The current market-centric performance of the two airlines is determined by their internal and external environments. For instance the internal environment consists of the airline's strength/weakness and opportunity/threat framework, organizational culture, leadership style, management and organizational structures, quality, value chain and HR management, communication, operations, finances, marketing, operations and so on. On the other hand the external environment consists of political, economic, social, technological, regulatory/legal and general environmental factors along with external supply chain management, strategic competitive environment and so on.
Their product and marketing strategies are essentially aligned to the strategic competitive environment while operational strategies are basically influenced by the internal value creation methods. Product placement policy in different segments of the market of the two airlines has shown some constraints too. Marketing strategies of the two companies also have suffered reverses in the recent times despite a higher level of activity in the domestic markets. Sustained efforts to maximize the difference between costs and revenues are motivated by the invariably intensifying level of competition in both the domestic and international sectors. The proposed alliance between the two airlines on the transatlantic route will have a far reaching impact on markets and competition policy of other airlines.
Finally financial management at both the companies has to be examined against the backdrop of a deteriorating performance of market metrics including share price and sales. A turnaround requires not only a strategic policy shift away from the existing gap-filling practices but also offensive strategic reorientation in selected segments.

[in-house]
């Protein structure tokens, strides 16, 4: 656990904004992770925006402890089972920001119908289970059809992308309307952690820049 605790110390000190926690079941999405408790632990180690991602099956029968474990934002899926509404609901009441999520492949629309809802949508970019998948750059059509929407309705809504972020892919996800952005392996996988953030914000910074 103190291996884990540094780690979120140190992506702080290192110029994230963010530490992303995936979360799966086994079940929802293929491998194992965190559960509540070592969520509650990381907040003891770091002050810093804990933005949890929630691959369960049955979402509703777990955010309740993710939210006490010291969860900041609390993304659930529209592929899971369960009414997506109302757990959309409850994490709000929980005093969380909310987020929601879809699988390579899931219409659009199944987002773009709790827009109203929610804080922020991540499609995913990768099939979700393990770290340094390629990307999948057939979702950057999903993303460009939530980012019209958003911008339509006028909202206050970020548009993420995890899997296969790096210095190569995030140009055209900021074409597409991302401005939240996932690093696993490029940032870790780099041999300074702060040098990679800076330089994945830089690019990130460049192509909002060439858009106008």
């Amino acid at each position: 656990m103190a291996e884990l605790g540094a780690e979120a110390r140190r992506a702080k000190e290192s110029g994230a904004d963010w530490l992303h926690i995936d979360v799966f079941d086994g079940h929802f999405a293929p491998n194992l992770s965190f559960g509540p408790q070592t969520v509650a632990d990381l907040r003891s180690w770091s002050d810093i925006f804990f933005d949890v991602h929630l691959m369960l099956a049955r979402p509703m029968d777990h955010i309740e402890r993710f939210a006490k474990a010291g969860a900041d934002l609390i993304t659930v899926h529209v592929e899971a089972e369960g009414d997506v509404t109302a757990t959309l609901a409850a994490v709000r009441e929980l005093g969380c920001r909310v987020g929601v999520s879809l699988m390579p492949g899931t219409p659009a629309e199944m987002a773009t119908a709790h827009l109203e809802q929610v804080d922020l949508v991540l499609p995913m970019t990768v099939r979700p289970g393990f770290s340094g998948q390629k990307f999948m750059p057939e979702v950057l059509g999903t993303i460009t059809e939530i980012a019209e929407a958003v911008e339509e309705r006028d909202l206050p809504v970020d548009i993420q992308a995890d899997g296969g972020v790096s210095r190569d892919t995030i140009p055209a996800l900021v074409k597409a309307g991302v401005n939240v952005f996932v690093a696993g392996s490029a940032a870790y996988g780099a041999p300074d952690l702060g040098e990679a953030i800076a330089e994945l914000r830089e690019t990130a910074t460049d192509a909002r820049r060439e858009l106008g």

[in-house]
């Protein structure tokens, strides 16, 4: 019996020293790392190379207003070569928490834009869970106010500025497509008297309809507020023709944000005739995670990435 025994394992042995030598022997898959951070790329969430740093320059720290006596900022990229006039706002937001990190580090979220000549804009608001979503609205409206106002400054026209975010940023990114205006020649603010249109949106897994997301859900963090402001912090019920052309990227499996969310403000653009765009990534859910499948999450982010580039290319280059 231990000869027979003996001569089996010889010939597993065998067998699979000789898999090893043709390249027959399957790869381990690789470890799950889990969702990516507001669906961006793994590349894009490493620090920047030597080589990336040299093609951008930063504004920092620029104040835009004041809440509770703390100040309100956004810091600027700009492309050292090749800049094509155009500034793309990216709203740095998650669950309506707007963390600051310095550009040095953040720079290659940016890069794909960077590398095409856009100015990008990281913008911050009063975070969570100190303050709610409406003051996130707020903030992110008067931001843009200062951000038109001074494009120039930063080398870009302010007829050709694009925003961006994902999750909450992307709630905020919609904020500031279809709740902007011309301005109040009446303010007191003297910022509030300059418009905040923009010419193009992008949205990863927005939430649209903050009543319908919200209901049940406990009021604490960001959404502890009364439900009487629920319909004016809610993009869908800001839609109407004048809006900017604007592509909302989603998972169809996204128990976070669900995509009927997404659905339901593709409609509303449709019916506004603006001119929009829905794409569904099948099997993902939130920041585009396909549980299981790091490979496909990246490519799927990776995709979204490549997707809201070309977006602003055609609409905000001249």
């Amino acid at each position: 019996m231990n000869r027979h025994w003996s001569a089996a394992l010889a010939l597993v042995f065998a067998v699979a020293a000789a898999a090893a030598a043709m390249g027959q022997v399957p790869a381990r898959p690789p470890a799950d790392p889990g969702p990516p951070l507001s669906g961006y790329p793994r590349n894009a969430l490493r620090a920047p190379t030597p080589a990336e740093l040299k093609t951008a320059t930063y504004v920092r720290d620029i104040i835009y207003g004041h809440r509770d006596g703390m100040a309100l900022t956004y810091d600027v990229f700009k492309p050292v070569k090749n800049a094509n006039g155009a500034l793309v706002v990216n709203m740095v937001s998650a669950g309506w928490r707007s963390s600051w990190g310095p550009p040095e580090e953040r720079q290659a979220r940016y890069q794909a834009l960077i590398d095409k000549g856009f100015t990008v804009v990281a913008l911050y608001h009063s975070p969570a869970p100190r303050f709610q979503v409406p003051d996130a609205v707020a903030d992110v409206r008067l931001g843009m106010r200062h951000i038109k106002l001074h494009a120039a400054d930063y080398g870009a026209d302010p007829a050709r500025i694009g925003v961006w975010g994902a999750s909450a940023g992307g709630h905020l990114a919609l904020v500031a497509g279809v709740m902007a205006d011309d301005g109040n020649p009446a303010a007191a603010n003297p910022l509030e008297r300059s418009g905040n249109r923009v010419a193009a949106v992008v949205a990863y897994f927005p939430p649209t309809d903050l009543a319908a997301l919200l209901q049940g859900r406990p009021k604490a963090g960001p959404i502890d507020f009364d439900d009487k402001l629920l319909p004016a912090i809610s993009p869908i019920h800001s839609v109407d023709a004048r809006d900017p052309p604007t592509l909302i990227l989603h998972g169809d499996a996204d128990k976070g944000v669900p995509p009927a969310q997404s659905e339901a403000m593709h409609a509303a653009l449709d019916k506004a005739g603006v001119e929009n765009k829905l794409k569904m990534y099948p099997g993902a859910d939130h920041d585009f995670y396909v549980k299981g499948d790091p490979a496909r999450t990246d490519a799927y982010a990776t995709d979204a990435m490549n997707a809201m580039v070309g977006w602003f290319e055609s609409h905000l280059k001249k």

2.1. Historical overview
Historically BMI evolved from the Derby Aviation Limited created in 1949 and changed its name to British Midland Airways in 1964 after the acquisition of the Manchester Airport based schedule and the Mercury Airlines. A significant change took place with it joining the Star Alliance in 2000 followed by rebranding the airline with BMI. Since then its labyrinthine process of evolution was coloured by a variety of twists and turns, some positive and some negative. On the other hand United Airlines began its commercial flights way back in 1926, in the US. Its original name was Varney Airlines founded by Walter Varney in Idaho. In 1927 Boeing Airtransport bought Varney Airlines. With the decline of the Pan American World Airways, United Airlines purchased the former in 1991 along with its rights over the routes to the London Heathrow Airport. It co-founded Star Alliance in 1997 and formed a marketing partnership with Delta Airlines in 1998. Except for its